Stranda Fjord Trail Race - Race Report

Stranda Fjord Trail Race

Race Report 2021

Johannes after Lievarden

Photo by Joakim Dokka Nordstad Photography

Stranda is a lovely village by Storfjorden close to Ålesund and Geiranger. Each year in August a trail race is arranged with start and finish in the middle of Stranda village. It is a rather tough trail with lots of scrambling and technical downhills and that goes for all three distances 25, 48 and 100 kilometres. It is perhaps not the perfect race to start with for a beginner but very well worth it if you have run some more easy races before.

It was finally time for the race I had been looking forward to for years! The photos on the website are stunning beautiful simply pushing you to decide to sign up for the race.

We were on a round trip in Norway not far away from Stranda and decided to give the race a shot! Since this was in 2021 there were still spots left a week before the race. On a normal year it is usually sold out months before. As the icing on the cake the weather forecast was superb: no wind, sunny and some 20 degrees Celsius.

The choice of races was easy for me, 25 kilometres. I am simply not trained enough to run farther in that kind of terrain.

The first part of the race might seem easy as it is a gravel road for 3 kilometres. The drawback, however, is that it comes with an elevation of 350 metres. If you can manage run there and still have strenght enough for the rest of the uphills during the race, just go for it! Otherwise it might be wise to save on your legs for the rest of the uphill parts.

After 3 kilometres you get to the start of the beautiful hiking route to the top of Lievarden. Finally reaching the top you have gained an elevation of some 700 metres and you will get the first glimpse of Storfjorden below.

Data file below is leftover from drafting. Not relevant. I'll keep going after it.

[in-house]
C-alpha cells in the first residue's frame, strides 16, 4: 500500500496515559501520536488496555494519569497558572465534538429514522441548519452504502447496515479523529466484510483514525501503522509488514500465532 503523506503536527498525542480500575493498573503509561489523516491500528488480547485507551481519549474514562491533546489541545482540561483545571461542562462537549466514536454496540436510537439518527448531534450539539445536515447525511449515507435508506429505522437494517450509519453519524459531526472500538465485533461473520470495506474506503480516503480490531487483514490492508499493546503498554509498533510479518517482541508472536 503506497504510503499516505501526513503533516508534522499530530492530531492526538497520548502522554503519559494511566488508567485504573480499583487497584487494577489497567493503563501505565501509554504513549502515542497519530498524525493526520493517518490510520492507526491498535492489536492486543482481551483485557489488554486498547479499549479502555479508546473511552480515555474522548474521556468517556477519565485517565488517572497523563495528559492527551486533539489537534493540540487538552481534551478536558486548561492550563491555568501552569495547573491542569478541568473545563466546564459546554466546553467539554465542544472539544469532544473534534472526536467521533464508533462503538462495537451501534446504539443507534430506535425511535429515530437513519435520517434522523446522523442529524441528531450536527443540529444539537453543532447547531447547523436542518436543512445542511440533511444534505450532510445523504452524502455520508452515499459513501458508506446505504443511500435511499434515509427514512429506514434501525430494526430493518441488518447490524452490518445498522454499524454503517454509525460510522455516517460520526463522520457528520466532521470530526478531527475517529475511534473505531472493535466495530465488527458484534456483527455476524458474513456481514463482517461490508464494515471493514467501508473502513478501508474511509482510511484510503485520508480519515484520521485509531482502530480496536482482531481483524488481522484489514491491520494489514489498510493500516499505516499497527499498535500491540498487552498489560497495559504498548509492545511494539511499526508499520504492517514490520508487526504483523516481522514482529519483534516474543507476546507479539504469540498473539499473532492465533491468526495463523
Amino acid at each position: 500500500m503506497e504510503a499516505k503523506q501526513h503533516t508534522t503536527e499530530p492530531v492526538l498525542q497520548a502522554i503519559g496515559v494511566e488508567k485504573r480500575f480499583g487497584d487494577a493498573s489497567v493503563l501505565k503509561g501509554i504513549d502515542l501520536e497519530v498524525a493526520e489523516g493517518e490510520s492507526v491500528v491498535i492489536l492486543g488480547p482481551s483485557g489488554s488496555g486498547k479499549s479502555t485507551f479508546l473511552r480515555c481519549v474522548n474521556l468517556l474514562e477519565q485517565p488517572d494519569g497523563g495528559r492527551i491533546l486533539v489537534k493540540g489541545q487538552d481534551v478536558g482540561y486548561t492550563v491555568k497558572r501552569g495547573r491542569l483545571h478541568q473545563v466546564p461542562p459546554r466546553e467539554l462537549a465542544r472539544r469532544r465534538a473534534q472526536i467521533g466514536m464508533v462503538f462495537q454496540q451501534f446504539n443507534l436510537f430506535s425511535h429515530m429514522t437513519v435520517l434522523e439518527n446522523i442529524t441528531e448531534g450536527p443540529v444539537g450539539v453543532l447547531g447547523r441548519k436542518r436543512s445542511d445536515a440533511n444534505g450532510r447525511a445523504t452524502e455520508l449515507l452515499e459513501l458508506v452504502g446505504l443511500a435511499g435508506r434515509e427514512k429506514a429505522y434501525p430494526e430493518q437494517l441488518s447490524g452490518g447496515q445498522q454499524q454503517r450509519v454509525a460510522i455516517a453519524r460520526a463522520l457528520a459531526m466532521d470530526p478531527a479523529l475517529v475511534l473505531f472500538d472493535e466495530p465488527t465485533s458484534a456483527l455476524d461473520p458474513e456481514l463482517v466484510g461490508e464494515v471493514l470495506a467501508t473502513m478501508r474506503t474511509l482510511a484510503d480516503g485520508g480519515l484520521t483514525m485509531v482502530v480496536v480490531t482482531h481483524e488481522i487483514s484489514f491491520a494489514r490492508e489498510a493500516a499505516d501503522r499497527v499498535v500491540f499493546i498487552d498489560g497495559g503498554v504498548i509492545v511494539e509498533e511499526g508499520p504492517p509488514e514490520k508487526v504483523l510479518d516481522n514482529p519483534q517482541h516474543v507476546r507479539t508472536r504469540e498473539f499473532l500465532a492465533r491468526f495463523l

From here follows a really nice path along the ridge for almost a kilometre. There is also the first aid station. Do fill up your bottles here! I did the mistake and did not since I thought the next aid station was not far away. I totally miscalculated the time I had ahead of me to get there so I ran out of both energy and water before reaching it.

A few hundred metres later after the aid station you reach ”the wall”, a 45 degrees climb up to the next top, Mönet. Not the perfect thing for someone that is afraid of heights like me and I was also a bit tired so I took a super short rest to catch my breath before starting to climb.

The climb finally turned out pretty ok and it actually gave me some time to recover as I climbed behind a guy who held the most perfect speed.

Finally reaching the top of Mönet I had just enough time to think that ”that was not too bad” before I looked up and saw what was ahead of me. Seemingly never ending blocks of stones all the way up to Fremste Blåhornet, the next and also the highest peak along the race. From here I had some 800 hundreds meters of, partly steep, elevation climbing across rocks to get the top.

Luckily we were a bunch of people with the same goal so I found my place in the line and walked. And walked. All the way up.